When the Car You Want Is a Rainbow-colored Unicorn

The differences between traditional electric vehicles and hybrids
Jun 7, 2021 11:00 AM ET
Blog

by Danita Park

The year was 2016, and my combustion engine sedan was going through a mid-life crisis. My car went from being the most reliable to completely unreliable in the span of a year. The fact that my car had recently exited the warranty period was—I was informed—inconsequential. With this mid-life sedan, I had driven less than 5,000 miles and had experienced three different engine failures, each at varying distances from my home.

Even my loyalty has limits, and this car had pushed me one tow too many. It was time to move on.

I wanted my next vehicle to be an all-electric vehicle. I had, in fact, already placed a down payment on the announced—still years away from delivery to me—Tesla model 3. Why yes, the engine problems also started around the same time… you don’t think they are related? Do you?

At any rate, I needed a new vehicle, and specifically, I wanted that new vehicle to be plug-in electric. With NRG having newly installed charging stations available for employees—and being the complete opposite of a morning person—this was my chance to consistently get a great parking space and make my life a bit greener.

I also wanted an SUV. The all-electric Porsche Macan was an obvious choice. But there was one problem, the vehicle was and is still not available. When I rolled into the Porsche dealer, the salesperson directed me toward the next best thing: a plug-in hybrid SUV.

Plug-In Electric Hybrids (PHEV)

For some consumers, the PHEV is the best of both worlds. It can drive short distances as an all-electric and has a full combustion engine for longer trips. The PHEV plugs into an electrical outlet for battery charging, while the vehicle’s power is served by a variety of options, including battery only, combustion engine only, or both at the same time. The range of all-electric vehicles varies from 13 to over 40 miles, depending on the battery size. After the battery is discharged the vehicle can continue with the gasoline engine. Additionally, with a PHEV, I could technically snag a coveted space.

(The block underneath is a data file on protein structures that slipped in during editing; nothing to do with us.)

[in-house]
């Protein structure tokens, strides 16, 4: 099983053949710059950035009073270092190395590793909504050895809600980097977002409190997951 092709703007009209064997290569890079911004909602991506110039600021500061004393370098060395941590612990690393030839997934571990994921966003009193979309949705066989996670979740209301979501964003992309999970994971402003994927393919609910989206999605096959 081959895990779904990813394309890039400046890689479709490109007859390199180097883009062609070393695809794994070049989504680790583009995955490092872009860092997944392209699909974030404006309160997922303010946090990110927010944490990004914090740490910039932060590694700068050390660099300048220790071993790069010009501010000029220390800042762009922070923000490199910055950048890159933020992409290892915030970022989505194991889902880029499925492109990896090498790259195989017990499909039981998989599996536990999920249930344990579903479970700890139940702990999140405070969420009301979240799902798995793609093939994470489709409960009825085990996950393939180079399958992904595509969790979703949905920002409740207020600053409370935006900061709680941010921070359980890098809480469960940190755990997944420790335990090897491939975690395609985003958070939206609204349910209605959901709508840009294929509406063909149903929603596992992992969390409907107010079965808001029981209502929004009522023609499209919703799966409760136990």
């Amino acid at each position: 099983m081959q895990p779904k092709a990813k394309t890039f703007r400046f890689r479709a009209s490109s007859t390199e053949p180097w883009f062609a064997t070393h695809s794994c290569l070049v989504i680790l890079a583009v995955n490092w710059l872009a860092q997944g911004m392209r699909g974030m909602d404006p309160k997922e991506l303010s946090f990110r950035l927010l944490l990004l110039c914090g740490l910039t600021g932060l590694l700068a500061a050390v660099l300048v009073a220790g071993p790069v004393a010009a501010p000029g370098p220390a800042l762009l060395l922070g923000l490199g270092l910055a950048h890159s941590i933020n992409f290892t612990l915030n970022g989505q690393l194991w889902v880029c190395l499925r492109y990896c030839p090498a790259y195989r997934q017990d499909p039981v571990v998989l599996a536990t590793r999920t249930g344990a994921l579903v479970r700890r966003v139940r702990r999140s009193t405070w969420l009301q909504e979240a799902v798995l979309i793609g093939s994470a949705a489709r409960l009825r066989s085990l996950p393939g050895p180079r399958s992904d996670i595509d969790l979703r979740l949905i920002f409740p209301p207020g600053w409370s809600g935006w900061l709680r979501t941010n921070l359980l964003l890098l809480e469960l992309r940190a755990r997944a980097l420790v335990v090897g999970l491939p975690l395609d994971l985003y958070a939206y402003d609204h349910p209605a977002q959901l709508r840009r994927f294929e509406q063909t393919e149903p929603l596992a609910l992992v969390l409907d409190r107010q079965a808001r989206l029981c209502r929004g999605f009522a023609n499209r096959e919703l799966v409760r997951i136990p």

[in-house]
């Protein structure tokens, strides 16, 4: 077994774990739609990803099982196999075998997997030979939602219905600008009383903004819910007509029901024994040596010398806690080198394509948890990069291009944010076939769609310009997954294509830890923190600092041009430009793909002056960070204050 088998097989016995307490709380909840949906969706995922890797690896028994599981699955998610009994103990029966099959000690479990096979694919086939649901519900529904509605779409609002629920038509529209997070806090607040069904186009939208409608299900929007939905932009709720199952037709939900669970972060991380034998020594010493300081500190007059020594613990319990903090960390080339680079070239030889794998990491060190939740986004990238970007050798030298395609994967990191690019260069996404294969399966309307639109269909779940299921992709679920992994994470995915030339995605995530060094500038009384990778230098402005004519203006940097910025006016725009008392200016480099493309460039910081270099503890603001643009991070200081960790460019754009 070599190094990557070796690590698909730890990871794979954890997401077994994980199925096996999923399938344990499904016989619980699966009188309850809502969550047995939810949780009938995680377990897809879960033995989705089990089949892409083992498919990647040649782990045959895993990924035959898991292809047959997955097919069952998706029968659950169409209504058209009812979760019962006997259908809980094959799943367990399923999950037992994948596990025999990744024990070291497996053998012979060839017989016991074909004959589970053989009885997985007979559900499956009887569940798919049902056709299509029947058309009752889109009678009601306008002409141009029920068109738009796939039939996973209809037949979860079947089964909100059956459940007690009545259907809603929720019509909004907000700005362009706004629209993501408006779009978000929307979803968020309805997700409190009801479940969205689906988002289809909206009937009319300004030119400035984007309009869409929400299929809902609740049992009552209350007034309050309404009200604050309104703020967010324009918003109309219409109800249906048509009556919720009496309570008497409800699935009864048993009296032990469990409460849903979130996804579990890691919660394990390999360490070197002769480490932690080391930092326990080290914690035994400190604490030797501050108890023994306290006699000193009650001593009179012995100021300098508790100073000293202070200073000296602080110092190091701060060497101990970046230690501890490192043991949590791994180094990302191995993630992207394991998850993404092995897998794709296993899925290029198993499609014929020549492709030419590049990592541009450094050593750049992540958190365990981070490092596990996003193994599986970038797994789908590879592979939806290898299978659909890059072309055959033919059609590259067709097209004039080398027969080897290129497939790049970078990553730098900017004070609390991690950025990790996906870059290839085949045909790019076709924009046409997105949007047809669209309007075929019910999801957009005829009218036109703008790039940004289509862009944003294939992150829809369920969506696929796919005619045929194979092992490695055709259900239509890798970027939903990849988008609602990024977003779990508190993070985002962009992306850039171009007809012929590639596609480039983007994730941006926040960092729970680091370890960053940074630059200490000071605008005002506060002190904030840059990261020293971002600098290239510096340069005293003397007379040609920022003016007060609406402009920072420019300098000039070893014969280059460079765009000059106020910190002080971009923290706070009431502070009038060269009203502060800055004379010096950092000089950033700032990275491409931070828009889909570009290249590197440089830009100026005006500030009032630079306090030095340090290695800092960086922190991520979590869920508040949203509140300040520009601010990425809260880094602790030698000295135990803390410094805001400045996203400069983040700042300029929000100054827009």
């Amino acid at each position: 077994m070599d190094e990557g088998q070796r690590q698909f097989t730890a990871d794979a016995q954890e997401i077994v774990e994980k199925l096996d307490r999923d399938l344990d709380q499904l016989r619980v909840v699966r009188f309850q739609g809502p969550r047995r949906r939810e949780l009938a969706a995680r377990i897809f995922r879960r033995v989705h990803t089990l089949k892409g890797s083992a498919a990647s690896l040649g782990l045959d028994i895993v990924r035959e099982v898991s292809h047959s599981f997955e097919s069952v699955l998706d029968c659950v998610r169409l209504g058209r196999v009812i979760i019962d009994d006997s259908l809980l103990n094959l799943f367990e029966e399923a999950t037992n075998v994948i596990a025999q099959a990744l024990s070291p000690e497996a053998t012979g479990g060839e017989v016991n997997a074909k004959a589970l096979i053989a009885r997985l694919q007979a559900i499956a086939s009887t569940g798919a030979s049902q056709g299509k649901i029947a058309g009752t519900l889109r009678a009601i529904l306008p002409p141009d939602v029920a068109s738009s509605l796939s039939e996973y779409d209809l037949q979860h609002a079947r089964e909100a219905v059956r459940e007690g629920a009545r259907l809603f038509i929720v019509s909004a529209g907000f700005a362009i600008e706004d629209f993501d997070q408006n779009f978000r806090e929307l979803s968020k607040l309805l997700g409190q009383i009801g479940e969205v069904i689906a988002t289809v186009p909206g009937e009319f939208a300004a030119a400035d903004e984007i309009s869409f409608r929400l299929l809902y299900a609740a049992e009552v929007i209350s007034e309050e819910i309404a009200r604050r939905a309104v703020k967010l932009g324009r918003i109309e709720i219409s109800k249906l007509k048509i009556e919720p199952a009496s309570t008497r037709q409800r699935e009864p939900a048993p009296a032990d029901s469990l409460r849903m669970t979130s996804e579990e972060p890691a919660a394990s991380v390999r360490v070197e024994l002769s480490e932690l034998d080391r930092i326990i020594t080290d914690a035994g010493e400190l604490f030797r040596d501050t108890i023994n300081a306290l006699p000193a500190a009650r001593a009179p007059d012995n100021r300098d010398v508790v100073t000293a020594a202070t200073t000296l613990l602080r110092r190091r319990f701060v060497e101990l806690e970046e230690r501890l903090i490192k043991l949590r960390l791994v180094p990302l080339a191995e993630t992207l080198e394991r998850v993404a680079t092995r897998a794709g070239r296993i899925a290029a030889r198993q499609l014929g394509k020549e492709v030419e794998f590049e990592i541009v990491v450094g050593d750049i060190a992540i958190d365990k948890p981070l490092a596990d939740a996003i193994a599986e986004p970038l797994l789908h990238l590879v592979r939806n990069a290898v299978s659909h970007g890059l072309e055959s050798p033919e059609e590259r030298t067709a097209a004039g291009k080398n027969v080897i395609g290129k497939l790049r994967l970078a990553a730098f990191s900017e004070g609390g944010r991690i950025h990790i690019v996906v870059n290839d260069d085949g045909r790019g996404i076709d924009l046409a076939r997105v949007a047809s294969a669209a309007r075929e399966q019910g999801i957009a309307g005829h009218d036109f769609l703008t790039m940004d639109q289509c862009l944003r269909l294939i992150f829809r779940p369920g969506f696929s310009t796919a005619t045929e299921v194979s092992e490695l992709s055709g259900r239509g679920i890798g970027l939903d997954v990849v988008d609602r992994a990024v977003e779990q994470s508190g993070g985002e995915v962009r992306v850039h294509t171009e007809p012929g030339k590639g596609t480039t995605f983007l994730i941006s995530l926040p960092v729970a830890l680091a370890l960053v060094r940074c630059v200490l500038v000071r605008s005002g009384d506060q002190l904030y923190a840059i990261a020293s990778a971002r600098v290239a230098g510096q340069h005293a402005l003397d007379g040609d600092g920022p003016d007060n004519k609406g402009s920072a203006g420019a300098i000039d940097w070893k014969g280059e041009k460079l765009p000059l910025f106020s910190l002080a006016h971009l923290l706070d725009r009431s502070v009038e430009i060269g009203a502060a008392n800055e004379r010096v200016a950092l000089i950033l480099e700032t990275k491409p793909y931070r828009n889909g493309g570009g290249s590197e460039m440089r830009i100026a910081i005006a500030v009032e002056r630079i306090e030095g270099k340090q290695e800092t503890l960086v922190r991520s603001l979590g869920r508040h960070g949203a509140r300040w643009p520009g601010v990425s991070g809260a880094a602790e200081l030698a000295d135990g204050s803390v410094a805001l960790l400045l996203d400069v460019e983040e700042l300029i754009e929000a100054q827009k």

Conventional Hybrids (HEV)

In contrast, a conventional hybrid does not plug in to charge. Instead, these hybrids rely on regenerative braking, which converts the kinetic energy that is normally lost into chemical energy that can be stored in the battery. The battery allows the combustion engine to be more efficient but does not allow for an all-electric driving mode. This choice would not grant me front-row parking.

Electric Vehicles (EV)

An electric vehicle has no combustion engine. The on-board battery provides all the energy to the electric motors, and the motors, in turn, propel the vehicle forward. The EV eliminates over two dozen mechanical components – there is no engine, no exhaust, no transmission, no spark plugs, no air filters, no fuel injection, etc. The EV is fully charged by plugging into a 120, 240, or DC fast charging outlet. Further, all-electric ranges of 200 miles or more are now common. With an EV, there would be an indisputable case for me to park in a prime charging spot, and also meet my desire to go fully electric and move away from the combustion engine.

Market Trends

Many consumers in the United States agree with my decision, as they are continually choosing EV over PHEV options. EVs started to outsell PHEVs in 2014, with PHEV sales trailing until peaking in 2018. PHEVs sales continued to decline in the years since. Why are PHEVs losing out? As automakers design and deliver electric vehicles with better ranges—and in the styles desired by consumers—consumers are demonstrating a clear preference for all-electric vehicles.

In 2016, the vehicle of my dreams was an all-electric SUV. Instead, I was offered a PHEV SUV with a paltry maximum electric range of 13 miles. I looked at other PHEV SUVs and PHEVs but ultimately decided that electric range was more important to me than an SUV.

Fast forward to 2021, and I am excited to share that the all-electric SUVS have arrived. The Ford Mustang Mach-e is an eye-catching, fast, well-designed, sporty SUV with Houston-Dallas battery range. The VW ID.4 is built for, and delivers, a pragmatic SUV that will appeal to almost everyone. I prefer both options to the Tesla Model Y, but take one for a test drive, and decide for yourself.

No matter where you are in your electric journey, the possibilities developing in the world of EVs are exciting, as we see long-held concerns and issues turned upside down by innovation. Whether you have a casual interest or are a hardcore enthusiast, I hope you continue to join me as we explore the world of EVs. 

Join me next month when I shift gears and talk about charging your electric vehicle.